What career path can lead to a doctor of urology?

Posted by Ronald | July 9, 2012  |  No Comment

According to the National Cancer Institute, prostate cancer is the second most common type of cancer among men in the U.S. In 2012, approximately 242,000 American men will be diagnosed with this disease and 28,200 will die from it. African-American men have the highest rate of prostate cancer occurrences in the U.S. and are more likely to die of prostate cancer than any other race/ethnic group, according to the Centers for Disease Control and Prevention.

As such, this week’s column is focused on the profession of urology. Specifically, the questions to be asked are: What career path can lead to a doctor of urology? What educational background and professional training are essential for the profession? What influenced Dr. James K. Bennett to pursue a career in medicine and become a urologist? What advice does Bennett give to students who desire to pursue a career in medicine?

Urology is a medical and surgical specialty that focuses on the urinary tracts of males and females, and on the reproductive system of males. Medical professionals specializing in the field of urology are called urologists and are trained to diagnose, treat and manage patients with urological disorders.

Dr. James K. Bennett is a board certified urologist who opened his successful and thriving urology practice – Midtown Urology in Atlanta in 1985. He was the first Georgia urologist to perform cryosurgical ablation of the prostate. His practice treats a comprehensive list of urological conditions such as prostate and bladder cancer, erectile dysfunction and female sexual dysfunction although he particularly concentrates on prostate cancer and treatment. Bennett sees patients at his Midtown clinic and performs surgery in his surgical center and at Emory University Hospital.

As a native of Elberton, Ga., Bennett said that the defining moment in his life was marked by the wail of a siren and the sight of an ambulance rushing to the scene of an accident. He was just 12 years old and knew in an instant that someone in his father’s logging crew had been injured in the Georgia woods. He discovered it was his father who had been killed when a tractor overturned. Bennett said that from the moment of his father’s death, he vowed to make life more stable and less dangerous than his father’s. In support of his aspiration, the town’s only Black physician, who Bennett said was very gentle, understanding and much respected by the Elberton community, became his mentor.

Bennett received his Bachelor of Science degree in biology from Clark College with the distinguished honor of summa cum laude. He received his medical degree from Duke University and completed a five-year internship in surgery and a residency in urology at Emory University before starting Midtown Urology. Bennett is a clinical associate professor of urology at Emory School of Medicine, clinical assistant professor of urology at Morehouse School of Medicine and adjunct professor in the Department of Biological Sciences at Clark Atlanta University.

Bennett is an activist in the treatment and education of prostate cancer. He (and Midtown Urology) opposes the draft recommendations of the U.S. Preventative Services Task Force’s (USPSTF) against routine prostate cancer screening. He created an educational film entitled “Prostate Cancer in Black Men,” which has been used nationwide by the American Cancer Society. Bennett is actively involved in a plethora of community activities, author of numerous medical articles on urologic topics and conducts symposia in the medical field. He started community organizations such as SMART (Surviving Men Actively Reclaiming Their Lives) and CHAMPS (Community Health and Men’s Promotion Summit) to address the devastating mortality rate of African-American men diagnosed with prostate cancer.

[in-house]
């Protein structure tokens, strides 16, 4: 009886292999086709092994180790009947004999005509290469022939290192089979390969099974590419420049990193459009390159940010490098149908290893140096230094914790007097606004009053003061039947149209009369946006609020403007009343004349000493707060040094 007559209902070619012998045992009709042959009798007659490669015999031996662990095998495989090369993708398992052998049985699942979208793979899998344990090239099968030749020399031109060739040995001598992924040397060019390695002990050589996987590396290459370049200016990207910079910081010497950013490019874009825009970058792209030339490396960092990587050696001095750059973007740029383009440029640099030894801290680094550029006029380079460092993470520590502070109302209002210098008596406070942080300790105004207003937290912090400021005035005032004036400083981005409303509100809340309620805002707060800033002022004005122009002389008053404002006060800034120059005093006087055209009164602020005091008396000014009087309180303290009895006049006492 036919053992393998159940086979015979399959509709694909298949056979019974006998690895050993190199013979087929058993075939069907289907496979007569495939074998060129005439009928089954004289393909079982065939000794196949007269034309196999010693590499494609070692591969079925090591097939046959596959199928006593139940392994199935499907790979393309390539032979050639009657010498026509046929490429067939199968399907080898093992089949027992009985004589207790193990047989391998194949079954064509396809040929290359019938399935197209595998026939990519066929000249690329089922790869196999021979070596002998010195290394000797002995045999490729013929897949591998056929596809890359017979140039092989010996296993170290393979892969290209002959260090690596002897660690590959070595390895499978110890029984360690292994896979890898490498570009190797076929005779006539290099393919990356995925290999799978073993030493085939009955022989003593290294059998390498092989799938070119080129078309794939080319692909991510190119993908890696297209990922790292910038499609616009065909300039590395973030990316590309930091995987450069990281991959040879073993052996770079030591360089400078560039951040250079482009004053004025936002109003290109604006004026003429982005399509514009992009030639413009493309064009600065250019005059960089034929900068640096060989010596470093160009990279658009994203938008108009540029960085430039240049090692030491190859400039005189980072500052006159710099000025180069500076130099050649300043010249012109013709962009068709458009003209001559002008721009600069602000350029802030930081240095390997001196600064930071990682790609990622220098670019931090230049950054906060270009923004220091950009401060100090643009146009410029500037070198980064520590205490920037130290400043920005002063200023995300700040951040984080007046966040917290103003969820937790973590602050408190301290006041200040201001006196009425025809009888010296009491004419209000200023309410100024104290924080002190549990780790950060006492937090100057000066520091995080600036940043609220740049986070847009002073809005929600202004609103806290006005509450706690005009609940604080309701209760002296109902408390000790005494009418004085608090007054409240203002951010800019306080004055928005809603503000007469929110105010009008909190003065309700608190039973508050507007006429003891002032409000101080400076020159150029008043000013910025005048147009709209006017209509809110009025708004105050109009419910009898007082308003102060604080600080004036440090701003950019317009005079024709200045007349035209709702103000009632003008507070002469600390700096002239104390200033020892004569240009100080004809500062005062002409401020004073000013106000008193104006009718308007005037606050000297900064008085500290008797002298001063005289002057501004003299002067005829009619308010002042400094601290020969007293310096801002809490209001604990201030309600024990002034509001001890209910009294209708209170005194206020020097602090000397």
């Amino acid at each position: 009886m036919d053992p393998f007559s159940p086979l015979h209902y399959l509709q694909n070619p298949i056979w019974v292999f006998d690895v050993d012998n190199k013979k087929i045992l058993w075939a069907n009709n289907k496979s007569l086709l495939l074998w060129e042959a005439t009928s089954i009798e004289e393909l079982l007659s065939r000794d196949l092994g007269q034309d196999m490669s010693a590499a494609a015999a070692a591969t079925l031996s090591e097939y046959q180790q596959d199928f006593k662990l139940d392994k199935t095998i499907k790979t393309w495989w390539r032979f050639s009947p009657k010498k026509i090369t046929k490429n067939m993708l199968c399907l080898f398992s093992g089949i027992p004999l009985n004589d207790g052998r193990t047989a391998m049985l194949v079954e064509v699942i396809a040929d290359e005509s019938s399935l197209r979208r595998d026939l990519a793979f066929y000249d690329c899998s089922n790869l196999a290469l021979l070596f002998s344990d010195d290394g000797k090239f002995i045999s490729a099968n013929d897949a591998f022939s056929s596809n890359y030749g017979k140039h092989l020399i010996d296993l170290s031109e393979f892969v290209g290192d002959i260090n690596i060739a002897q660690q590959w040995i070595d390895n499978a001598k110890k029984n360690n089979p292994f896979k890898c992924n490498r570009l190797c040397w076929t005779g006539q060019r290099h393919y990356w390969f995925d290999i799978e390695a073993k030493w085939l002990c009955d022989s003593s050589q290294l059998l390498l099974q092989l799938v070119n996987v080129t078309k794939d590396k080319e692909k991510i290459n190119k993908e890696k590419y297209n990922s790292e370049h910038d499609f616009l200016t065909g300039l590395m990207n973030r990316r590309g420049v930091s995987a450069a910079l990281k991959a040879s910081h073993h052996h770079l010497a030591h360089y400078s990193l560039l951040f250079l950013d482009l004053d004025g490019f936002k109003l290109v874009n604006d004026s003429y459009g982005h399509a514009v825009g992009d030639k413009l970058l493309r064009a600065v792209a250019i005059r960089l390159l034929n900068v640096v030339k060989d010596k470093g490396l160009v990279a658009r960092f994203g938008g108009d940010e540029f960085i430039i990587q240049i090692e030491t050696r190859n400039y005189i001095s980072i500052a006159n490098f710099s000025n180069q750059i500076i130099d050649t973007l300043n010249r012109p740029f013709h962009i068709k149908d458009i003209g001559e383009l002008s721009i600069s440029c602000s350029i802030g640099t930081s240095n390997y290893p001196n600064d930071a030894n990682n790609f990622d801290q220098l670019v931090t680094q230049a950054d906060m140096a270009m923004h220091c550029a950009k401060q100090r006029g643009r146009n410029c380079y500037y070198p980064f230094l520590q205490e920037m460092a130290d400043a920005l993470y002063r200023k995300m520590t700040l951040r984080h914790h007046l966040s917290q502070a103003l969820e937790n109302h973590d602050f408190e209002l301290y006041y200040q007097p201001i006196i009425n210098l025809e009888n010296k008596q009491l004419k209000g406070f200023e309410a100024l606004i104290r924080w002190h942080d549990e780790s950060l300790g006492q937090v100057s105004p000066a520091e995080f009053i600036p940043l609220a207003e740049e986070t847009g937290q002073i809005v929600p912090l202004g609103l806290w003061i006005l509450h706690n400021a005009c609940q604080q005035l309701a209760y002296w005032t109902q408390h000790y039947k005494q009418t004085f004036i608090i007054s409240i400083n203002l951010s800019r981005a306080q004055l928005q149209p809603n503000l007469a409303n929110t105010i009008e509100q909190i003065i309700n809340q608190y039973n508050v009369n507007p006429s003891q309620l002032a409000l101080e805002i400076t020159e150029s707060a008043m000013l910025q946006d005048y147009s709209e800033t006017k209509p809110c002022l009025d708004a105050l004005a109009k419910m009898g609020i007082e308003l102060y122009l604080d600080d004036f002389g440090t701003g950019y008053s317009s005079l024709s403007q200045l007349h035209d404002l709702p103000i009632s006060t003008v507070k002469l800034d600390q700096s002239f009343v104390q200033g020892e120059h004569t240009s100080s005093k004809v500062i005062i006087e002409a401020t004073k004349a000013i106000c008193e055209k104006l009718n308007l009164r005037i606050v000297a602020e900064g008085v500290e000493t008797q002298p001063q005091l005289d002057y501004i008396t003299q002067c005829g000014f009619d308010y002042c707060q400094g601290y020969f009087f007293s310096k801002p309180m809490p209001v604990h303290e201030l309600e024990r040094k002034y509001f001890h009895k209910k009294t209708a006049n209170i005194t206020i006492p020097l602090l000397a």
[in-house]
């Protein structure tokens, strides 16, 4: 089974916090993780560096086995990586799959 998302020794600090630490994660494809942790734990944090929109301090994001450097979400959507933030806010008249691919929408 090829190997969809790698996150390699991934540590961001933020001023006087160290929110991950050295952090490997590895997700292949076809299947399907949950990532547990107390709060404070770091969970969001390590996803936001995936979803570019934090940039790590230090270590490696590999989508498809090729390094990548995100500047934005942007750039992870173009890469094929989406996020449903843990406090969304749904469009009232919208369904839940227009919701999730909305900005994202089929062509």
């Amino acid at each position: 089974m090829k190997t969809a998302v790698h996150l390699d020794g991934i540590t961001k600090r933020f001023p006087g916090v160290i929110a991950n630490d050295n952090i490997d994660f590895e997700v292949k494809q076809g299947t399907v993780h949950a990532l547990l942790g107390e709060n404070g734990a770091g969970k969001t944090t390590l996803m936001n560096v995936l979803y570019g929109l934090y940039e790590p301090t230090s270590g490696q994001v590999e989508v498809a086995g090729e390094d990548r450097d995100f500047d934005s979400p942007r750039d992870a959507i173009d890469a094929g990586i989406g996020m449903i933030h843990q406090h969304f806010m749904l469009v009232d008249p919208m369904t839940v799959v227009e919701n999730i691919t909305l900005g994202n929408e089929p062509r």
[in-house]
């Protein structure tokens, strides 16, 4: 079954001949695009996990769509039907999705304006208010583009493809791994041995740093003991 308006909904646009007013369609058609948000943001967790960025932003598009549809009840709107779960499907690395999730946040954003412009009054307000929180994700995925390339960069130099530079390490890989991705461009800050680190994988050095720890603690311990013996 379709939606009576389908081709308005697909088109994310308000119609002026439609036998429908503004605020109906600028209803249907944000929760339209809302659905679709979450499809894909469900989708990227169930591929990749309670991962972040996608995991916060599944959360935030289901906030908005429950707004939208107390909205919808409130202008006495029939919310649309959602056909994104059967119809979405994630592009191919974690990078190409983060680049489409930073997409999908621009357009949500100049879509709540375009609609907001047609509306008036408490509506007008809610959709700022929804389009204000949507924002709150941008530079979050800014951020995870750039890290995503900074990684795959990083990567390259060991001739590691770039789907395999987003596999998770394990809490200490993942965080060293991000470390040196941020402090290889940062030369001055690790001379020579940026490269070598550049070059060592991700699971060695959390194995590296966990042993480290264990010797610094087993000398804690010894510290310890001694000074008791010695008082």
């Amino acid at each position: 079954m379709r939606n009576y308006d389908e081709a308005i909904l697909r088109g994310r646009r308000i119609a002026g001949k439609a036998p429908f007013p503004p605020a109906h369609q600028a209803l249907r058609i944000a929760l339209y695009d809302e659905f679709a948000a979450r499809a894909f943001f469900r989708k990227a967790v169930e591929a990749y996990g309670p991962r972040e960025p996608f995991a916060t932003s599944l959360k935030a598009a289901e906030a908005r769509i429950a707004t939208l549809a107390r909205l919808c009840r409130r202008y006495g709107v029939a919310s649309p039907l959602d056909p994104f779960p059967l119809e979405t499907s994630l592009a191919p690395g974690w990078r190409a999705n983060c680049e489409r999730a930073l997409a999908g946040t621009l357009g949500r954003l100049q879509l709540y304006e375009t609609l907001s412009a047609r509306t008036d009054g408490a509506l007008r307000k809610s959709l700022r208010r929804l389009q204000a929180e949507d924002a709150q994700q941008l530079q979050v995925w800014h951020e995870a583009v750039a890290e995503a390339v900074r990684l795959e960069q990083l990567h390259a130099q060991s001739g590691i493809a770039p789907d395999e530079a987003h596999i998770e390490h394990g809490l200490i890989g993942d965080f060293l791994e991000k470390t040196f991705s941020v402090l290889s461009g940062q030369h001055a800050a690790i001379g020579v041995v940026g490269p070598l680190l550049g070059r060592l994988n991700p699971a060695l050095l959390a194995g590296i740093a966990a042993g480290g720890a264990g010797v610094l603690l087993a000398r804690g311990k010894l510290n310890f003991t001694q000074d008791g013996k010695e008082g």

Along with being a diplomate of the American Board of Urology and a fellow of the American College of Surgery, Bennett is member of 12 professional organizations. He is a recipient of many honors such as the National Medical Association “Practitioner of the Year” and appointed to noble roles such as commissioner for the State of Georgia Commission on Men’s Health by former Governor Roy E. Barnes.

Giving hope to future medical students, Bennett said that no one in his family had finished school past the eighth grade. The family didn’t even have indoor plumbing for a long time. As a result, he said that he can relate to just about anyone. In the urology profession, Bennett explained that it is important to make patients feel comfortable which is the reason he looks at a patient’s chart before he enters the room and never carries it with him.

Bennett also said he does not take notes while the patient is talking. This is something he does later because he does not want anything to come between him and the patient. He wants the patient to know that he is listening very carefully. Overall, Bennett’s advice to students is to “Shoot for the stars, go for the top. As a physician, you can make your own way; put in the extra work now to reap the benefits later.”

We thank Dr. James Bennett for his enthusiasm, passion and commitment to providing quality health care, as well as educational training on prostate cancer and treatment to his patients and community at large.

Dr. Ronald Holmes is the author of two books, “Education Questions to be Answered” and “Current Issues and Answers in Education.” He is the President of The Holmes Education Post, an education focused Internet newspaper. Holmes is the National Superintendent of Education for the National Save the Family Now Movement, Inc., a former teacher, school administrator, and district superintendent and can be reached at the following email address: [email protected]

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